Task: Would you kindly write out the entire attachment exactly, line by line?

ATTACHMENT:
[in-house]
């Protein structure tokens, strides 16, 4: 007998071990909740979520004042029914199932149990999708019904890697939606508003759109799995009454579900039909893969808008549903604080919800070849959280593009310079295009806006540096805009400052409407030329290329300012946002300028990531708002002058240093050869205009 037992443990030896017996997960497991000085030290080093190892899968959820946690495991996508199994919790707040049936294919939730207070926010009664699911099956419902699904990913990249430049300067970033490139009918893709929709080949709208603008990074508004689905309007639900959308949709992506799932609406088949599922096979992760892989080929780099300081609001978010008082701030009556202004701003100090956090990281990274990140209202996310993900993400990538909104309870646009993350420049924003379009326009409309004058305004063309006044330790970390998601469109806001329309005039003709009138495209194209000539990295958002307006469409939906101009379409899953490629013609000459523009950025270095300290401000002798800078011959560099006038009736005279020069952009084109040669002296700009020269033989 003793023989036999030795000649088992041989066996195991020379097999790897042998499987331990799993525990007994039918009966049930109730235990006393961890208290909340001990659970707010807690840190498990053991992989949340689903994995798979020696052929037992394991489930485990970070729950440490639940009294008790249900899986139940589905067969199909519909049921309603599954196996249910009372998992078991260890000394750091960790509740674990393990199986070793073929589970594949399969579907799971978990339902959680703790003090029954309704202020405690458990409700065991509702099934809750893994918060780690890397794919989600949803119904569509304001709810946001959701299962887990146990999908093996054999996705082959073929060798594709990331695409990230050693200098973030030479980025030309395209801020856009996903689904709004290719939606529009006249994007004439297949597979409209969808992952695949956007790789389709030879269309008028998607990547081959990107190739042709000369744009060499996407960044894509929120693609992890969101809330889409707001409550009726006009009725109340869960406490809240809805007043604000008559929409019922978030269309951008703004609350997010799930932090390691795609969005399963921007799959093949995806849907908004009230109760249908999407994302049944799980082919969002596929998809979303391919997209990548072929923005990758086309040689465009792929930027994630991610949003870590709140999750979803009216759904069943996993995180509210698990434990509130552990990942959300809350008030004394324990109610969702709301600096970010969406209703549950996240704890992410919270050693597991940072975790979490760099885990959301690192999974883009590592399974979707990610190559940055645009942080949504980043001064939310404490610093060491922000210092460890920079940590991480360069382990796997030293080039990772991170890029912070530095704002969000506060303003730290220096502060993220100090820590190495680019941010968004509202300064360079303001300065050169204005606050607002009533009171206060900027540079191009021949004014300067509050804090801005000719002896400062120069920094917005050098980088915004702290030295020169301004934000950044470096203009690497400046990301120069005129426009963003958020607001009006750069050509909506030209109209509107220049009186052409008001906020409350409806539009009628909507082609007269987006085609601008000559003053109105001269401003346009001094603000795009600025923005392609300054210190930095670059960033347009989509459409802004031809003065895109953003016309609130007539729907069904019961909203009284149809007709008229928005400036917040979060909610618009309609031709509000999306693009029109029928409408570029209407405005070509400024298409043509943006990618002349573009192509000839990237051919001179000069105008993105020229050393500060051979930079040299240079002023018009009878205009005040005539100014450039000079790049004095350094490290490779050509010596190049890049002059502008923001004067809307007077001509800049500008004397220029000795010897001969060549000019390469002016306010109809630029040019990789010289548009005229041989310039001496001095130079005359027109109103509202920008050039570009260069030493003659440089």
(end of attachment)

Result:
[in-house]
């Protein structure tokens, strides 16, 4: 007998071990909740979520004042029914199932149990999708019904890697939606508003759109799995009454579900039909893969808008549903604080919800070849959280593009310079295009806006540096805009400052409407030329290329300012946002300028990531708002002058240093050869205009 037992443990030896017996997960497991000085030290080093190892899968959820946690495991996508199994919790707040049936294919939730207070926010009664699911099956419902699904990913990249430049300067970033490139009918893709929709080949709208603008990074508004689905309007639900959308949709992506799932609406088949599922096979992760892989080929780099300081609001978010008082701030009556202004701003100090956090990281990274990140209202996310993900993400990538909104309870646009993350420049924003379009326009409309004058305004063309006044330790970390998601469109806001329309005039003709009138495209194209000539990295958002307006469409939906101009379409899953490629013609000459523009950025270095300290401000002798800078011959560099006038009736005279020069952009084109040669002296700009020269033989 003793023989036999030795000649088992041989066996195991020379097999790897042998499987331990799993525990007994039918009966049930109730235990006393961890208290909340001990659970707010807690840190498990053991992989949340689903994995798979020696052929037992394991489930485990970070729950440490639940009294008790249900899986139940589905067969199909519909049921309603599954196996249910009372998992078991260890000394750091960790509740674990393990199986070793073929589970594949399969579907799971978990339902959680703790003090029954309704202020405690458990409700065991509702099934809750893994918060780690890397794919989600949803119904569509304001709810946001959701299962887990146990999908093996054999996705082959073929060798594709990331695409990230050693200098973030030479980025030309395209801020856009996903689904709004290719939606529009006249994007004439297949597979409209969808992952695949956007790789389709030879269309008028998607990547081959990107190739042709000369744009060499996407960044894509929120693609992890969101809330889409707001409550009726006009009725109340869960406490809240809805007043604000008559929409019922978030269309951008703004609350997010799930932090390691795609969005399963921007799959093949995806849907908004009230109760249908999407994302049944799980082919969002596929998809979303391919997209990548072929923005990758086309040689465009792929930027994630991610949003870590709140999750979803009216759904069943996993995180509210698990434990509130552990990942959300809350008030004394324990109610969702709301600096970010969406209703549950996240704890992410919270050693597991940072975790979490760099885990959301690192999974883009590592399974979707990610190559940055645009942080949504980043001064939310404490610093060491922000210092460890920079940590991480360069382990796997030293080039990772991170890029912070530095704002969000506060303003730290220096502060993220100090820590190495680019941010968004509202300064360079303001300065050169204005606050607002009533009171206060900027540079191009021949004014300067509050804090801005000719002896400062120069920094917005050098980088915004702290030295020169301004934000950044470096203009690497400046990301120069005129426009963003958020607001009006750069050509909506030209109209509107220049009186052409008001906020409350409806539009009628909507082609007269987006085609601008000559003053109105001269401003346009001094603000795009600025923005392609300054210190930095670059960033347009989509459409802004031809003065895109953003016309609130007539729907069904019961909203009284149809007709008229928005400036917040979060909610618009309609031709509000999306693009029109029928409408570029209407405005070509400024298409043509943006990618002349573009192509000839990237051919001179000069105008993105020229050393500060051979930079040299240079002023018009009878205009005040005539100014450039000079790049004095350094490290490779050509010596190049890049002059502008923001004067809307007077001509800049500008004397220029000795010897001969060549000019390469002016306010109809630029040019990789010289548009005229041989310039001496001095130079005359027109109103509202920008050039570009260069030493003659440089």